Another explanation the sociologist describes is directly related to democracy and our political process. LaPiere describes a potential conflict between the overt-symbolic and covert behaviors of individuals as a result of appealing to an influential authority. For example, Noam Chomsky noted in the documentary The Corporation that it is perfectly plausible to have an individual within a decidedly "evil" corporation that is not a particularly evil person himself. Presumably a benevolent CEO or middle manager may subvert his own good nature for the approval (or good) of the company that provides that person a job.
Is it that difficult to imagine this situation being applied to politics? I don't think so. It is possible that some of these "hypocrites" suffer from a dissonance between their overt-symbolic behaviors and their covert behaviors because it is difficult to win an election without aligning overt-symbolic behaviors (speeches, essays, bills, gestures), with what the voters expect, despite what one may think or feel (covert behaviors).
Think John McCain. I saw a Gallup Poll in USA Today recently that asked, "How important is it that John McCain choose [a running mate] that is considerably more conservative on issues than he is?" The top two answers, totaling 69% of the responses, were: "Very (33%)" and "Somewhat (36%)". The second question showed that a large portion of the Republican voters that responded would vote for McCain simply because it's a vote against the Democrats. So, as it stands, it's relatively important that McCain use a more conservative VP to anchor himself to the conservative base, but it is also important that he isn't attitudinally a Democrat. Because of this situation, McCain provides an excellent example of a politician standing out of his party because his covert behaviors don't completely align with what the conservative voters define as a conservative enough attitude. Indeed, this certainly implies there is a possibility that some politicians do modify their overt-symbolic behaviors to fit in (and some of them may successful force their overt-nonsymbolic behaviors to comply).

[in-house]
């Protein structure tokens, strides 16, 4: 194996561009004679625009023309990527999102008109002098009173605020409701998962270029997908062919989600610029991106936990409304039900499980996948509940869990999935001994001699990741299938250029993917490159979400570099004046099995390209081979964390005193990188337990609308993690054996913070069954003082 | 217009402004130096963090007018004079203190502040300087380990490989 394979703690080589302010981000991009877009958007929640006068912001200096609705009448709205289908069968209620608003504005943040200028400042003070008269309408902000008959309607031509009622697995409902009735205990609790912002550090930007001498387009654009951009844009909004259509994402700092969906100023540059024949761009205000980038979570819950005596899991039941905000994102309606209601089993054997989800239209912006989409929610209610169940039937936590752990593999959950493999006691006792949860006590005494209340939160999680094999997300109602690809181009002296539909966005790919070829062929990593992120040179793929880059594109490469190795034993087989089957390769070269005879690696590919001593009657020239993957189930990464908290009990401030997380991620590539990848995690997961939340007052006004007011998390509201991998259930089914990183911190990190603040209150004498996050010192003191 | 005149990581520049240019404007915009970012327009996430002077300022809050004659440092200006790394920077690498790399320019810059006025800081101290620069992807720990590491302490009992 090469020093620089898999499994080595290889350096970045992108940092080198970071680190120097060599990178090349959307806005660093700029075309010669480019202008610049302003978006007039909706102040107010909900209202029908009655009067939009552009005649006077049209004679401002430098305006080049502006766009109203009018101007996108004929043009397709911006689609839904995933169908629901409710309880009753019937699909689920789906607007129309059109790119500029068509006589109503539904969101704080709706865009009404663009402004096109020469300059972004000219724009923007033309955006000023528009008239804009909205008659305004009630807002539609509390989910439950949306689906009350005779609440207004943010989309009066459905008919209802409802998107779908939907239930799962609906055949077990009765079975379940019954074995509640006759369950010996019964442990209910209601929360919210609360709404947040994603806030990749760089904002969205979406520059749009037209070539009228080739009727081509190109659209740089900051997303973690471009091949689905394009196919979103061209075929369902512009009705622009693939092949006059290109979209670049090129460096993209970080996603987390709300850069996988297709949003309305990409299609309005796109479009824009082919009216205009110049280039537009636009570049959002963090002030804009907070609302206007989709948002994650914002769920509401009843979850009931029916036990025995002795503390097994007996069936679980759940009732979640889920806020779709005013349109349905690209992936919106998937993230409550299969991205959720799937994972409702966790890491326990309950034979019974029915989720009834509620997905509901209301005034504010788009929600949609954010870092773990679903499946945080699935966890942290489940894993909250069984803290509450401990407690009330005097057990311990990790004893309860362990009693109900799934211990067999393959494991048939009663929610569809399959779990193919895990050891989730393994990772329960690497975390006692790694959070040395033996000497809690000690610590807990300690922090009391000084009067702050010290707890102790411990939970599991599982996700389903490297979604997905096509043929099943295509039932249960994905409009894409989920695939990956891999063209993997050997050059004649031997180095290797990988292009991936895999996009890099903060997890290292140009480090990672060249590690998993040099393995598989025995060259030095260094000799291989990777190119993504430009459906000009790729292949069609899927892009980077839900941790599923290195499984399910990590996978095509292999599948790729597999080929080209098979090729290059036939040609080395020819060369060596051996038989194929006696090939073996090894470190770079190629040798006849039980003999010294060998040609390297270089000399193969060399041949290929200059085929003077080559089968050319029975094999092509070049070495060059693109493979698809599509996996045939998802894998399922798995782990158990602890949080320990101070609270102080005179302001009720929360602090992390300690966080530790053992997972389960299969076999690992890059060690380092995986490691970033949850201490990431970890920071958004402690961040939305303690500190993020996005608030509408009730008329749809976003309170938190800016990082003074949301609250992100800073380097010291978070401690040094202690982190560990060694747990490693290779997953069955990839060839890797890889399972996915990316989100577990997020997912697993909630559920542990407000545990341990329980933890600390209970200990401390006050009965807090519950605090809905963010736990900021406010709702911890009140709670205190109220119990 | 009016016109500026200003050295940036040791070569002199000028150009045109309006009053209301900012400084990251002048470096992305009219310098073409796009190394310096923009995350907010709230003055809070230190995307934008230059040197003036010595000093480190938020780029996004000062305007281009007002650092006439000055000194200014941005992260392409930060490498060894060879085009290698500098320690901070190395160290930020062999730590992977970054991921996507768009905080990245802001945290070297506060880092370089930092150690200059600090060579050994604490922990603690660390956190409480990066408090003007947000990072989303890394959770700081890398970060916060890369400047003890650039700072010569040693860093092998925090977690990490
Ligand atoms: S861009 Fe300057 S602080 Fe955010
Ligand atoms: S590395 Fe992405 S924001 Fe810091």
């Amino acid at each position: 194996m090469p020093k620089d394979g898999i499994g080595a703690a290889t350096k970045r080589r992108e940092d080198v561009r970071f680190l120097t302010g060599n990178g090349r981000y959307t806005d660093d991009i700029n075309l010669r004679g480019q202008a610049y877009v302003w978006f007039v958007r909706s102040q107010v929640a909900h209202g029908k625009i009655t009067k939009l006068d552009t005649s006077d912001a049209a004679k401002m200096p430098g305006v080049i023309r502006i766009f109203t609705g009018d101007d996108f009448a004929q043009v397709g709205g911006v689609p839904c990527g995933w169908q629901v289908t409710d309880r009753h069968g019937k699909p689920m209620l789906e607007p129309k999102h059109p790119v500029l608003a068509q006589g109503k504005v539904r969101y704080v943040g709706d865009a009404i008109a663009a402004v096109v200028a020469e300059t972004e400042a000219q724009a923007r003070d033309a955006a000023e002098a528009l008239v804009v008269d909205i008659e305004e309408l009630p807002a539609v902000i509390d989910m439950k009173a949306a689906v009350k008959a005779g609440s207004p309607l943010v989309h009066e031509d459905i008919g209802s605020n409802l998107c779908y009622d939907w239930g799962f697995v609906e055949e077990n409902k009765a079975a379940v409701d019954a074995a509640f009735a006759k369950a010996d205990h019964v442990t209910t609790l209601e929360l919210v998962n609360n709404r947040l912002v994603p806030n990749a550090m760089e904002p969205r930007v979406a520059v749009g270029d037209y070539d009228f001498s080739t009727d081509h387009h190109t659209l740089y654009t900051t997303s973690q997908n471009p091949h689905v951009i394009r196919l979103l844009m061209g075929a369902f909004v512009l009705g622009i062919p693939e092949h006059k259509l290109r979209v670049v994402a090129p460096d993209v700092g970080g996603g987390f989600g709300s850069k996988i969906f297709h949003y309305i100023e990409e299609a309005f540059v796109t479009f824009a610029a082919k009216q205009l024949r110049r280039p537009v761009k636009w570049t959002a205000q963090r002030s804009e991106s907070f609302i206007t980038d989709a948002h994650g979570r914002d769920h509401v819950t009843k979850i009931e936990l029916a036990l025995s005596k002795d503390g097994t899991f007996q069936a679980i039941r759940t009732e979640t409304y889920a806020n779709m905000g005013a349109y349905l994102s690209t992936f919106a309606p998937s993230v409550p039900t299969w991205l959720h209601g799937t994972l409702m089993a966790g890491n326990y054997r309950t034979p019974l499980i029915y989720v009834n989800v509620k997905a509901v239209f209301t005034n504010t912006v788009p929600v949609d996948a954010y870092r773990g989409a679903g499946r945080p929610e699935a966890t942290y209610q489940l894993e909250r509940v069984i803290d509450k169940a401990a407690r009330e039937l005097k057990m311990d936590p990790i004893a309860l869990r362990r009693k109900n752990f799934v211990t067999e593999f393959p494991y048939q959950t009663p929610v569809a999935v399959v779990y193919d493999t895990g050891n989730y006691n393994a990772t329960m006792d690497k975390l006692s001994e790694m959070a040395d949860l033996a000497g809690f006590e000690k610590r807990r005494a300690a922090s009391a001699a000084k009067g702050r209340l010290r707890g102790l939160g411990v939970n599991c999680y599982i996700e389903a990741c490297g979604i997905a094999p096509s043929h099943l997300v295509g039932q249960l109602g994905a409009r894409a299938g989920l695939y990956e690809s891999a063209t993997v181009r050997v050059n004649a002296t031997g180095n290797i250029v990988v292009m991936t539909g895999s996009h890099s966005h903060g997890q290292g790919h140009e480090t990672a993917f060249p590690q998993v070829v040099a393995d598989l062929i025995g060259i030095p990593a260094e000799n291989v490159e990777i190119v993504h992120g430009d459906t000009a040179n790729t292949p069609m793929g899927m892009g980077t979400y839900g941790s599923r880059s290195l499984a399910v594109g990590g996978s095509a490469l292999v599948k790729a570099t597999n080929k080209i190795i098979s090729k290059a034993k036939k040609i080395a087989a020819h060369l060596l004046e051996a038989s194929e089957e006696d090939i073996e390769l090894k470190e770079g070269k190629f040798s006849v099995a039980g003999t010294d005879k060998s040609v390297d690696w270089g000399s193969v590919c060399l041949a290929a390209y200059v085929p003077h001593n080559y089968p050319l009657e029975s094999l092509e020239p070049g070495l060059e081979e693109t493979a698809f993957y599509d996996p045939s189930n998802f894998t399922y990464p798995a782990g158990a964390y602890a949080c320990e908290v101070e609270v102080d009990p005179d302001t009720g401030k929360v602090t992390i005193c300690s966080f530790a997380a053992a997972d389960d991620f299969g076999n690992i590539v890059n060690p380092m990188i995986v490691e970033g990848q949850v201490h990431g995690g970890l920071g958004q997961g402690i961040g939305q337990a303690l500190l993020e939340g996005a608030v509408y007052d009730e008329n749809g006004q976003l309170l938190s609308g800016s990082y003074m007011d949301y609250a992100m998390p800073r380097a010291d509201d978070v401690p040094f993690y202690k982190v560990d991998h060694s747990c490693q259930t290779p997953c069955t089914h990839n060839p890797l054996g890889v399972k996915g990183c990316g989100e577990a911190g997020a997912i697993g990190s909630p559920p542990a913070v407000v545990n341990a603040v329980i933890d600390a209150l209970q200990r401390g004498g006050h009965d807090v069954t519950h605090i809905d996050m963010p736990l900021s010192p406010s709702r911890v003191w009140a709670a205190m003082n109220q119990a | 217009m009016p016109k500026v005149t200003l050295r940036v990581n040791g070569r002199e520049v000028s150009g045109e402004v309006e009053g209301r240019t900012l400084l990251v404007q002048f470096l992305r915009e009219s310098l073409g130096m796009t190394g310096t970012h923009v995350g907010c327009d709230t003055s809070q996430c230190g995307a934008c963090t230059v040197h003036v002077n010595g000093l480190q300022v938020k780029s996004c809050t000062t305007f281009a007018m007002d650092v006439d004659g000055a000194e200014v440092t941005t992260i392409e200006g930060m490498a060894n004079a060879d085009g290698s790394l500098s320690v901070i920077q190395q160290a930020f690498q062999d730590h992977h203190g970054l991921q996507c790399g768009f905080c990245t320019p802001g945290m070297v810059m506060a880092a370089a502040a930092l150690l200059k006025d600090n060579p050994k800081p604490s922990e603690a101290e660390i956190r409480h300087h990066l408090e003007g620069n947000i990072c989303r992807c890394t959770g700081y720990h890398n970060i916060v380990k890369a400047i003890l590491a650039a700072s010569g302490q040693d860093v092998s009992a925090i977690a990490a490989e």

Again, Spitzer and Craig may very well be hypocrites, and I'm certainly not attempting to excuse them. I've merely used them to establish the language, and as examples. I'm by no means implying, either, that we should blame their offenses on anyone else. Rather, we can use their mistakes to develop ideas about other politicians and trends, and come up with some questions. For example, I've already used this article to implicitly ask what effect voters have on the four types of behaviors (which is a difficult question to answer, because the covert behaviors are pretty well impossible to determine with great accuracy).
Given the two explanations for conflicting behaviors, we should ask of the first, how can we bring more perspective to politicians? Most likely, the experience of politicians and the experience of the average person seems to differ greatly, and it is key to ask how more politicians can make more judgments on real situations, as opposed to the merely symbolic ones. How we use this information to bring their overt-symbolic and overt-nonsymbolic behaviors closer together? Or how can the symbolic situations they envision mimic reality more accurately?
Of the second explanation we can ask if voters undermine the democratic process by creating candidates that win by catering to our views, despite their own, which perhaps contradict ours. Or do we have politicians that simply want it so bad that they lie, willingly, to get the vote? And if so, why do we stand for either situation?
I won't pretend to know the answers to these questions, or if they're even the most specific questions to ask (I'll save that for the comments). But I do believe that until we start asking more questions about why our politicians are the way they are, and why they do the things we do, and what effect voters have on that, we'll never fix our democracy.